Monday, July 11, 2011

The Tale of the Slave(s)

Alex Tabarrok has seemingly stirred up a hornets' nest over at Marginal Revolution by leveling a blow at bloggers on the left for their use of the following data which seem to indicate that people who consume tax credit/sheltering don't believe they're the beneficiaries of government subsidies:



Alex's contention? Well, they aren't subsidies.

It's an interesting question that highlights some of the opposing biases between the left and the right, generally speaking. I have many sympathies that fall in line with those of Alex it would seem. If we start from the general proposition that taxes represent previously owned wealth, at least nominally, I think it's a hard conclusion to escape. If someone walks up to you and your friends in the middle of the street and demands your wallets, but tells you (and just you) to keep $20 of what's in your wallet, does that $20 represent a subsidy?

My inclination is to say, "No, of course not." After all, if you had $100 in your wallet then you've net -$80 from the "transaction." The net beneficiary of interaction at the individual level is the thief. On the other hand, and more broadly speaking, if we use subsidy to loosely describe comparative advantage, well now we have something for the left to rally around. So, much to our shared chagrin I'm sure, we're back to a perspective of inequity on an individual basis vs. inequity more relatively speaking. In a sense, maybe both sides are right to the extent that they use their own definitions for "subsidy."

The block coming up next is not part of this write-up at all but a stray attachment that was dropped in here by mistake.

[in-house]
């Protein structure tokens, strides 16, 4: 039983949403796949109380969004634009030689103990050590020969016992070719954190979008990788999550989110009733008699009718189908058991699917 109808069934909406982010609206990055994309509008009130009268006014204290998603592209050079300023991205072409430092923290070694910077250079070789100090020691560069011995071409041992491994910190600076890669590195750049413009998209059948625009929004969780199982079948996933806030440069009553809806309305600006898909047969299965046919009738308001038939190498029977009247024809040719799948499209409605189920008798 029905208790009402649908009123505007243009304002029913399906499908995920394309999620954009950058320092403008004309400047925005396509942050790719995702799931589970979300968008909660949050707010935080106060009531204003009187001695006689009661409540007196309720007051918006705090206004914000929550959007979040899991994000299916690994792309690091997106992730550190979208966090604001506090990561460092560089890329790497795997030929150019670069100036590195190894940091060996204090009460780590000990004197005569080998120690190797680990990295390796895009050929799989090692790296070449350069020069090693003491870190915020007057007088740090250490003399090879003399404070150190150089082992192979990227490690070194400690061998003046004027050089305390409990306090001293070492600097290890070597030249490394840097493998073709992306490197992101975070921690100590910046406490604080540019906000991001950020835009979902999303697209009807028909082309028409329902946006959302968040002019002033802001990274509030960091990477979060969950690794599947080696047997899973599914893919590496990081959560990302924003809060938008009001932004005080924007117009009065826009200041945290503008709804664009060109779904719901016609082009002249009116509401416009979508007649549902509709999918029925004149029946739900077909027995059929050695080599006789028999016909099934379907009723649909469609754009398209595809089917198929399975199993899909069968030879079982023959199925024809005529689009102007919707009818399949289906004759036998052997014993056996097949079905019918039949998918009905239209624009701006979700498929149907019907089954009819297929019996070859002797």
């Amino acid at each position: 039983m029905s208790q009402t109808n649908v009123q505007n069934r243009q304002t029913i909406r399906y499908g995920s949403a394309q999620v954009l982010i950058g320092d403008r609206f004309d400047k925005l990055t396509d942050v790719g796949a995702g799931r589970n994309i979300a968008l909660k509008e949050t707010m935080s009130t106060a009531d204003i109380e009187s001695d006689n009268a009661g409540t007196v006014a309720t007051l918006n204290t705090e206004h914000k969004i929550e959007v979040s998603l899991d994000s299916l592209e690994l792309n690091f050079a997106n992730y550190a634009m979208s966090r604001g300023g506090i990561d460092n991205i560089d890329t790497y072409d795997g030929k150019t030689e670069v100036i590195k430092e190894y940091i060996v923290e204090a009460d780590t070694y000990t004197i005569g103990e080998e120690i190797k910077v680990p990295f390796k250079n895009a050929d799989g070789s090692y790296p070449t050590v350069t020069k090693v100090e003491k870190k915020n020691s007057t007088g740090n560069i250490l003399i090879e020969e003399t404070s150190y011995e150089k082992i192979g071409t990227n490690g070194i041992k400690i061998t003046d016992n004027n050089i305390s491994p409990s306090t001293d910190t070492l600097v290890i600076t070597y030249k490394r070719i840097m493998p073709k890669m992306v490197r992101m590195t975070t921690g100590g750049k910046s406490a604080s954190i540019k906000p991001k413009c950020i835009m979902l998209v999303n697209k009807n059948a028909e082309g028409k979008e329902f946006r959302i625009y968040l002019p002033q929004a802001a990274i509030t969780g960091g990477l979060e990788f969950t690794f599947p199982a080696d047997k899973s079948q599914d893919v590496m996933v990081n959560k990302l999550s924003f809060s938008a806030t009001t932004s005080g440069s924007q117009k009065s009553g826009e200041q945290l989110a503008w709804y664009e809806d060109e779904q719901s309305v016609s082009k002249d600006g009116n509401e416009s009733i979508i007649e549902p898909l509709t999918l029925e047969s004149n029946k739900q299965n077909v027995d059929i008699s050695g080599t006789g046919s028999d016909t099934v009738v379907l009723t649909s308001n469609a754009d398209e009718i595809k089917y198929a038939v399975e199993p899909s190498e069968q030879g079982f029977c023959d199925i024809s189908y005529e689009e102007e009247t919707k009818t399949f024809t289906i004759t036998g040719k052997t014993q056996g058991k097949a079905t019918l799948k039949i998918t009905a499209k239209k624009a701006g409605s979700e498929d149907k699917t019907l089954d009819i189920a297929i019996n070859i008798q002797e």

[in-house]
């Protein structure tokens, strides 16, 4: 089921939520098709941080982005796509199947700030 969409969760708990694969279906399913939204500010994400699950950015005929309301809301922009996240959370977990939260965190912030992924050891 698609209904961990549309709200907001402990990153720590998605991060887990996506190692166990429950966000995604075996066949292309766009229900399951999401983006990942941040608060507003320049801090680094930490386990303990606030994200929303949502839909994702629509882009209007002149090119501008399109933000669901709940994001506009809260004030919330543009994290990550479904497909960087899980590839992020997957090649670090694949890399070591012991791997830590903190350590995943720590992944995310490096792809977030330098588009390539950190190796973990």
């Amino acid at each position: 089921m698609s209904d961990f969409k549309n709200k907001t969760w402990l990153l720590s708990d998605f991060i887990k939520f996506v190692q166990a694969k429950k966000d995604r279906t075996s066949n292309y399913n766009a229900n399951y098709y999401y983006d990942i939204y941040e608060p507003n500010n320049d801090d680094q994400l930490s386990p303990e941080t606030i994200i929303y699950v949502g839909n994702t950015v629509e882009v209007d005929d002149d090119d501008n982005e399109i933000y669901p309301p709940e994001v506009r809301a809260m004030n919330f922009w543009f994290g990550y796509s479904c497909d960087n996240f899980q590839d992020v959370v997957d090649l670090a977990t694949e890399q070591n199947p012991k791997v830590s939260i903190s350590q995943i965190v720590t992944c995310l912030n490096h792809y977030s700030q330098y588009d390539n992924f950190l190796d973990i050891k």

Ironically, it's debates like this that have mellowed me a bit while still holding fairly radical political conclusions. To figure out if someone is a beneficiary of government "subsidy", in any form, I think it depends on a number of factors. We have to look at all the direct cuts and subsidies against all the direct forms of taxation. Then we need to weigh that against any indirect subsidies or protections an individual might receive and also any indirect taxation they might be shouldering. Once we've gotten to that point, we'd have to figure out how many tax dollars, through public programs and services, they actually consume. Then, and only then, could you safely declare that the next/last X dollars credited to that individual would qualify as a subsidy - on net. I think that basic test would apply to all individuals, rich or poor, regardless of the subsidy in question. Seeing as how difficult in practice it might be to even determine if any individual is a tax-feeder or tax-eater, you can imagine my lack of enthusiasm for even attempting to make the same assessment regarding entire groups or classes of people. I don't think the analysis is quite as useful as the proponents on all sides think it is.

Nevertheless, I found something quite disturbing about a good deal of the comments following the post in question. Almost all of the objections had a tinge of one or both of the following assessments:

1. Taxation is not slavery - someone has to pay for the programs.
2. If we have to pay, then withholding your pay is stealing from others.

The first objection, I believe, is probably the most blatant (and common) form of cognitive dissonance I see in the political realm. To call it a non sequitur would be a bit of an understatement. Whether something be necessary or not has little to do with if it is, in fact, slavery. If you believe the expropriation of labor or its product is needed, then that only grants you that slavery is needed, not that it isn't slavery.

The first objection also keenly reminded me of Nozick's Tale of the Slave - which continues to throw a lot of progressives into a tizzy. Nozick's classic setup is a better refutation of the first objection than my own, but it doesn't really handle the second objection directly. However, it made me wonder, in that framework, if we had postulated at any step that the slave-owner should let a slave work an hour less, would those on the left call that refunded labor/time a subsidy to that slave? Would they collectively decry the slave as a net beneficiary of the slave-master? Would we think him silly to not consider his singular hour a freedom a subsidy? If you you would, then you don't understand Alex's point.

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